The standard to measure the value of proposals to change the NLRA is not whether the change would increase the number of union members – although that certainly matters. It is whether the change would increase employee bargaining power. The purpose of increasing employee bargaining power was to improve the quality of work, and, ultimately, promote a fairer, more prosperous, more democratic society.

    Congress was impelled to pass the NLRA because the increase in power employers had, as a result of corporation and partnership laws, so skewed power toward employers that wages and working conditions had spiraled down and led to economic collapse.

    We have seen similar dynamics during the Great Recession with attacks on employee working conditions, and especially attacks on public sector employee wages and benefits – as well as through privatization. The ferocity of those attacks in recent years and the low percentage of union members raise concerns that the spiraling down of working conditions will lead to economic disaster. Desperate times seem to call for desperate measures.

    However, these days, most people have little to no first-hand knowledge of how the National Labor Relations Board operates or of the purpose of the law. Here, then, is a brief NLRA / NLRB primer.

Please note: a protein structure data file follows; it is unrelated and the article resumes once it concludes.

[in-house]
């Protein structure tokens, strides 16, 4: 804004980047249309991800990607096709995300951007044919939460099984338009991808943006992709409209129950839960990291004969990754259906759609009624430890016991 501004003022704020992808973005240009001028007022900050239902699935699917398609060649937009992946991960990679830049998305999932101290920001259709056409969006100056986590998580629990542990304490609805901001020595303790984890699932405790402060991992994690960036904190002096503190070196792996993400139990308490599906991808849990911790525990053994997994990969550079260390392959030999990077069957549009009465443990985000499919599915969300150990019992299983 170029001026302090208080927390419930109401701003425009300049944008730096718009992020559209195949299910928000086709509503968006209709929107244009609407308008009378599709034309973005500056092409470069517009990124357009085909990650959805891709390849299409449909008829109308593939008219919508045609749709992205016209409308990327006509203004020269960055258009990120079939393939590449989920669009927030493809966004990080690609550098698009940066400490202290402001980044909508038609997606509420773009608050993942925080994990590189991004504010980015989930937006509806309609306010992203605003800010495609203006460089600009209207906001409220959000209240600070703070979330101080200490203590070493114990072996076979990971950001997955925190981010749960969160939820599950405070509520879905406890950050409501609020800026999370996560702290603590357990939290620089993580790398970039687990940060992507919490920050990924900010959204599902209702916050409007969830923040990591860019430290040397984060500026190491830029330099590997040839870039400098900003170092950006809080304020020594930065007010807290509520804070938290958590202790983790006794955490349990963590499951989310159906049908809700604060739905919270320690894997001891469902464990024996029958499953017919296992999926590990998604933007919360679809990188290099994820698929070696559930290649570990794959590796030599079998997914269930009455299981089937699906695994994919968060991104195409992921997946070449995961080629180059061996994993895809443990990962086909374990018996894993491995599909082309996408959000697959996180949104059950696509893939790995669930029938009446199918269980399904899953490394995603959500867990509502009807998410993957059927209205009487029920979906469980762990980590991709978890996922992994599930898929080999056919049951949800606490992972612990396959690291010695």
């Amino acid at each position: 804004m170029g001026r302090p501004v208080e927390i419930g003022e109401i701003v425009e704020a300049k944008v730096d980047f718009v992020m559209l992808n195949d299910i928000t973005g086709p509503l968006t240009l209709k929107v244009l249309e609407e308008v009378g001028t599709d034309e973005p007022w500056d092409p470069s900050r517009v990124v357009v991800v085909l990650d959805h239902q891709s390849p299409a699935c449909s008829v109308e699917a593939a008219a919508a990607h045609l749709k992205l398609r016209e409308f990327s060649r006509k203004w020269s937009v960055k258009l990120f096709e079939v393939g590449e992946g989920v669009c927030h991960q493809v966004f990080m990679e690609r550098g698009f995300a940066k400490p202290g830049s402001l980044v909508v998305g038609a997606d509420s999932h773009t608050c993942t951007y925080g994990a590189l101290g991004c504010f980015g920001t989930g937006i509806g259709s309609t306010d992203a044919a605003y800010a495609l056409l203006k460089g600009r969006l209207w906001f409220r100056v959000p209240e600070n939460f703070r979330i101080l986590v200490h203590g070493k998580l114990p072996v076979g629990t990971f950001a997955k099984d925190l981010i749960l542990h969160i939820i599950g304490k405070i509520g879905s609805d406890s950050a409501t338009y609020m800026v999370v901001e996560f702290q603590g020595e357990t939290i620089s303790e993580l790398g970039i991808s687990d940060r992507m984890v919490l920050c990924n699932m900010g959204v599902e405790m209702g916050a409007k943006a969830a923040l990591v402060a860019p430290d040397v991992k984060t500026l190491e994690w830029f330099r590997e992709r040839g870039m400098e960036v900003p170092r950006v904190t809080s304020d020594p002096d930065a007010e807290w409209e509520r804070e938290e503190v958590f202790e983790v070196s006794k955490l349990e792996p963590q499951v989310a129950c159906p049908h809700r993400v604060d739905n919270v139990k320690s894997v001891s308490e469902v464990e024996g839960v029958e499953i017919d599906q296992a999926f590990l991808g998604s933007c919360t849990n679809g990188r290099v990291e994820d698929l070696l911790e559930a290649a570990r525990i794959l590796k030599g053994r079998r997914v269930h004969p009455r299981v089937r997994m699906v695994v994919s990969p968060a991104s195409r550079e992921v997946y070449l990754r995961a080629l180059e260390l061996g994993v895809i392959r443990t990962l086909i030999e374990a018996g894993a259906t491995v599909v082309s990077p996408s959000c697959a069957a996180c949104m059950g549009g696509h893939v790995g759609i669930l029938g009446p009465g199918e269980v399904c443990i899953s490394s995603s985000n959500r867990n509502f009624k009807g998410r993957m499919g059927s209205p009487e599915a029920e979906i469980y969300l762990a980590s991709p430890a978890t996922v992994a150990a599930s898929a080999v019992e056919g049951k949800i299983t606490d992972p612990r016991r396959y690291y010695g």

• September 21, 2012
    Guest Post

    By J. Chris Sanders, General Counsel, United Food & Commercial Workers Union Local 227


    Michigan voters will have the opportunity to defeat so-called “right-to-work”in November, and ensure that Michigan workers will have constitutional rights on the job far above current federal law.

    What is "right-to-work"? In short, big trouble for working people, a law that, as Martin Luther King said, guarantees neither rights nor work.

    A little background: Right-to-work is a provision in the National Labor Relations Act. The trouble comes from the NLRA's weak constitutional underpinning. The NLRA is founded upon the U.S. Constitution's Commerce Clause, affording the federal government the power to enact statutes and take other actions to regulate commerce. Unlike many countries, U.S. labor rights to organize and bargain collectively are not deemed fundamental. In other countries, these rights are founded upon those of freedom of speech, association, and assembly, but not in the U.S.  Here, it's just about commerce, meaning business.

    Right-to-work is all about business. The federal NLRA permits states to enact laws that keep unions weak and wages low. It requires labor unions, which are membership organizations, to bargain for and represent employees who choose not to be members for free, thereby weakening those unions and driving down wages.